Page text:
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Jornal Brasileiro de Patologia e Medicina Laboratorial
On-line version ISSN 1678-4774
ROCHA, Rafael Malagoli et al. Construction of low cost tissue microarrays using alternative equipment for immunohistochemical study of breast tumors. J. Bras. Patol. Med. Lab. [online]. 2006, vol.42, n.6, pp. 477-482. ISSN 1678-4774. http://dx.doi.org/10.1590/S1676-24442006000600012.
BACKGROUND: Tissue microarrays (TMA) are blocks containing numerous cylinders of paraffinized tissue organized in lines and columns allowing analysis of numerous samples in one slide. Commercially available equipment is imported and have high cost (US$ 11,000.00 to 24,000.00). AIM: we describe a low cost breast-tumor TMA and our experience in its use for immunohistochemistry (IHC). MATERIAL AND METHODS: A model that consists of a work station (Dremel) to which a liver biopsy needle of 2mm of diameter was connected. A receptor block was prepared perforating it until the desired number of rows (55) was reached. Then, the cylinders of tissue were obtained using the same equipment and included in the holes of the receptor block. Two samples were obtained from different tumor areas of each donor block. Cylinders of previously tested positive control tumors for each antibody and one marker (liver sample) that indicated the beginning of slide reading were also included. IHC was performed in sequential 4µm sections from the same array using antibodies against estrogen and progesterone receptors, Ki67, p53 and Her2. The first and the last slides were stained by hematoxylin and eosin to evaluate: number of tissue discs, tissue preservation, and adequacy of the tissue sample. RESULTS: The equipment total cost was US$ 180,00. The slides showed fine tissue preservation, adequate for morphologic evaluation, and sufficient to confirm diagnosis. The IHC quality was similar to the donor blocks. CONCLUSION: This equipment and technique represent an economical alternative when compared to commercial equipments.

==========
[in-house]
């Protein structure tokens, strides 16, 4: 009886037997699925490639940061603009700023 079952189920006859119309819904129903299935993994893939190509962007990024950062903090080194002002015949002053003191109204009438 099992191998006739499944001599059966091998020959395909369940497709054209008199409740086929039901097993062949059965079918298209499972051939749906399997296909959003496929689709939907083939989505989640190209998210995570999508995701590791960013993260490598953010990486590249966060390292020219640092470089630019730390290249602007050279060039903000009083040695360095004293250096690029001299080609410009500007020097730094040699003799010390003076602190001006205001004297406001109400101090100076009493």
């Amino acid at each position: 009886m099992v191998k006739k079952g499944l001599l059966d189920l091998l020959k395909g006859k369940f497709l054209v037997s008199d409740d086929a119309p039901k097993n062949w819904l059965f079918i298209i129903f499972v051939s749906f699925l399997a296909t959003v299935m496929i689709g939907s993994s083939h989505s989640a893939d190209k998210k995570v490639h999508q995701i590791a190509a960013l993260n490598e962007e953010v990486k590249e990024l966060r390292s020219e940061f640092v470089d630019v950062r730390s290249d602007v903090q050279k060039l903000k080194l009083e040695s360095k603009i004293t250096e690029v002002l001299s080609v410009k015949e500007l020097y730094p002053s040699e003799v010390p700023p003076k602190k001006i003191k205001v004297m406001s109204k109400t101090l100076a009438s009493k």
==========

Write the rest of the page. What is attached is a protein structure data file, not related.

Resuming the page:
Keywords : Tissue microarrays; Breast cancer; Immunohistochemistry; Prognostic markers.